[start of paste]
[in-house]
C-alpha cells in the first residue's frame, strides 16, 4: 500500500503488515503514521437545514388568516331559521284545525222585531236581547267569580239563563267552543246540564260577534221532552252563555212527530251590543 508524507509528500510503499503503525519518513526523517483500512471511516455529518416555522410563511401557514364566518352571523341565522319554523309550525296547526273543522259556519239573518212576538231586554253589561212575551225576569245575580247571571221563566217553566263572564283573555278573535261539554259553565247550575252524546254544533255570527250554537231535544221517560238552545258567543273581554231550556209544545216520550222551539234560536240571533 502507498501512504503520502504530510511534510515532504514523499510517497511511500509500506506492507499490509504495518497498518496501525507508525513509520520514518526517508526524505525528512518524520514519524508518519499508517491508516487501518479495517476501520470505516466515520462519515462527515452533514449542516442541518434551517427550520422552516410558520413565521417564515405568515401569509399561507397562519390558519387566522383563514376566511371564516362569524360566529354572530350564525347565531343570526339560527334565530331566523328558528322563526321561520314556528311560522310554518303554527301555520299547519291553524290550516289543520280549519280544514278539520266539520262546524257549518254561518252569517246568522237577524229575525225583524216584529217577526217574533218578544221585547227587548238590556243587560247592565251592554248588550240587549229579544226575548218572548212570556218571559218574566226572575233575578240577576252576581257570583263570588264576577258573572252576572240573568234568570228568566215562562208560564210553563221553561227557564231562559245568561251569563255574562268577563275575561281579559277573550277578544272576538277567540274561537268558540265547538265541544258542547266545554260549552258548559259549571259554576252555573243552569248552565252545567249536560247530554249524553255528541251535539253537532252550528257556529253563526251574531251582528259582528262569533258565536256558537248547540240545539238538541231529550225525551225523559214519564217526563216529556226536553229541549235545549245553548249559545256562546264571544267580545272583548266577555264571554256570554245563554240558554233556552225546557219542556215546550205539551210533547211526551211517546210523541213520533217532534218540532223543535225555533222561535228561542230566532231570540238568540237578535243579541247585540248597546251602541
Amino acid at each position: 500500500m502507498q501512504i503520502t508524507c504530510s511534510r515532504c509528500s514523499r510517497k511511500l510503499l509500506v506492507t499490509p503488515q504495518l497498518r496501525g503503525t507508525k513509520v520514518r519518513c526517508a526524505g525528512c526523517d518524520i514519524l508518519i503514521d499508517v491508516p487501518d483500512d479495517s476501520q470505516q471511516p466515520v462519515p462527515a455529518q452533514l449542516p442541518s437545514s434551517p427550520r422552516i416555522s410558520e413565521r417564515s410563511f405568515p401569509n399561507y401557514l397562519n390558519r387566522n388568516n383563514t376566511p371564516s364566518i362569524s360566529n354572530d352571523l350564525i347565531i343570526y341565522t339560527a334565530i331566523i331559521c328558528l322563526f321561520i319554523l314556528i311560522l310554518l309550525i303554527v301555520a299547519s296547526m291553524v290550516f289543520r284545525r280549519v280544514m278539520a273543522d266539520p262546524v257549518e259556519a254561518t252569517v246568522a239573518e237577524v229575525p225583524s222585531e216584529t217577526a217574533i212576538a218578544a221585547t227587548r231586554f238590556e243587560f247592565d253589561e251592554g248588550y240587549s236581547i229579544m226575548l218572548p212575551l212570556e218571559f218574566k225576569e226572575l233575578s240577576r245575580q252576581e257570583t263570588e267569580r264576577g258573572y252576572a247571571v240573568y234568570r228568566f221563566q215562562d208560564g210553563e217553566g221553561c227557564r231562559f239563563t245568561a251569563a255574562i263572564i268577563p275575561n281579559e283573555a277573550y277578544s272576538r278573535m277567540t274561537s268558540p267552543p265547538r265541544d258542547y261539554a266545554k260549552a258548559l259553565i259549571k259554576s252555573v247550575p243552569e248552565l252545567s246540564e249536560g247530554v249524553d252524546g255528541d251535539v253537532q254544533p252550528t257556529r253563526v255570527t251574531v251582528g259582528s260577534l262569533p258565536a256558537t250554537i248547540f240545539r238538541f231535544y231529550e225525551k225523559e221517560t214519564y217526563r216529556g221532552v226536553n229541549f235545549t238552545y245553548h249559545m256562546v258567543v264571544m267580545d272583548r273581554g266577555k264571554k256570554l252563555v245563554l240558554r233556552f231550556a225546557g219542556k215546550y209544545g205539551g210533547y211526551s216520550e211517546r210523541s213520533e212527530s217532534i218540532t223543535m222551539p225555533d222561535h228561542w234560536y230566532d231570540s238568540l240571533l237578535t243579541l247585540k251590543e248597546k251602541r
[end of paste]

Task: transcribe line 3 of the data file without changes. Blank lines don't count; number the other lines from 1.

Amino acid at each position: 500500500m502507498q501512504i503520502t508524507c504530510s511534510r515532504c509528500s514523499r510517497k511511500l510503499l509500506v506492507t499490509p503488515q504495518l497498518r496501525g503503525t507508525k513509520v520514518r519518513c526517508a526524505g525528512c526523517d518524520i514519524l508518519i503514521d499508517v491508516p487501518d483500512d479495517s476501520q470505516q471511516p466515520v462519515p462527515a455529518q452533514l449542516p442541518s437545514s434551517p427550520r422552516i416555522s410558520e413565521r417564515s410563511f405568515p401569509n399561507y401557514l397562519n390558519r387566522n388568516n383563514t376566511p371564516s364566518i362569524s360566529n354572530d352571523l350564525i347565531i343570526y341565522t339560527a334565530i331566523i331559521c328558528l322563526f321561520i319554523l314556528i311560522l310554518l309550525i303554527v301555520a299547519s296547526m291553524v290550516f289543520r284545525r280549519v280544514m278539520a273543522d266539520p262546524v257549518e259556519a254561518t252569517v246568522a239573518e237577524v229575525p225583524s222585531e216584529t217577526a217574533i212576538a218578544a221585547t227587548r231586554f238590556e243587560f247592565d253589561e251592554g248588550y240587549s236581547i229579544m226575548l218572548p212575551l212570556e218571559f218574566k225576569e226572575l233575578s240577576r245575580q252576581e257570583t263570588e267569580r264576577g258573572y252576572a247571571v240573568y234568570r228568566f221563566q215562562d208560564g210553563e217553566g221553561c227557564r231562559f239563563t245568561a251569563a255574562i263572564i268577563p275575561n281579559e283573555a277573550y277578544s272576538r278573535m277567540t274561537s268558540p267552543p265547538r265541544d258542547y261539554a266545554k260549552a258548559l259553565i259549571k259554576s252555573v247550575p243552569e248552565l252545567s246540564e249536560g247530554v249524553d252524546g255528541d251535539v253537532q254544533p252550528t257556529r253563526v255570527t251574531v251582528g259582528s260577534l262569533p258565536a256558537t250554537i248547540f240545539r238538541f231535544y231529550e225525551k225523559e221517560t214519564y217526563r216529556g221532552v226536553n229541549f235545549t238552545y245553548h249559545m256562546v258567543v264571544m267580545d272583548r273581554g266577555k264571554k256570554l252563555v245563554l240558554r233556552f231550556a225546557g219542556k215546550y209544545g205539551g210533547y211526551s216520550e211517546r210523541s213520533e212527530s217532534i218540532t223543535m222551539p225555533d222561535h228561542w234560536y230566532d231570540s238568540l240571533l237578535t243579541l247585540k251590543e248597546k251602541r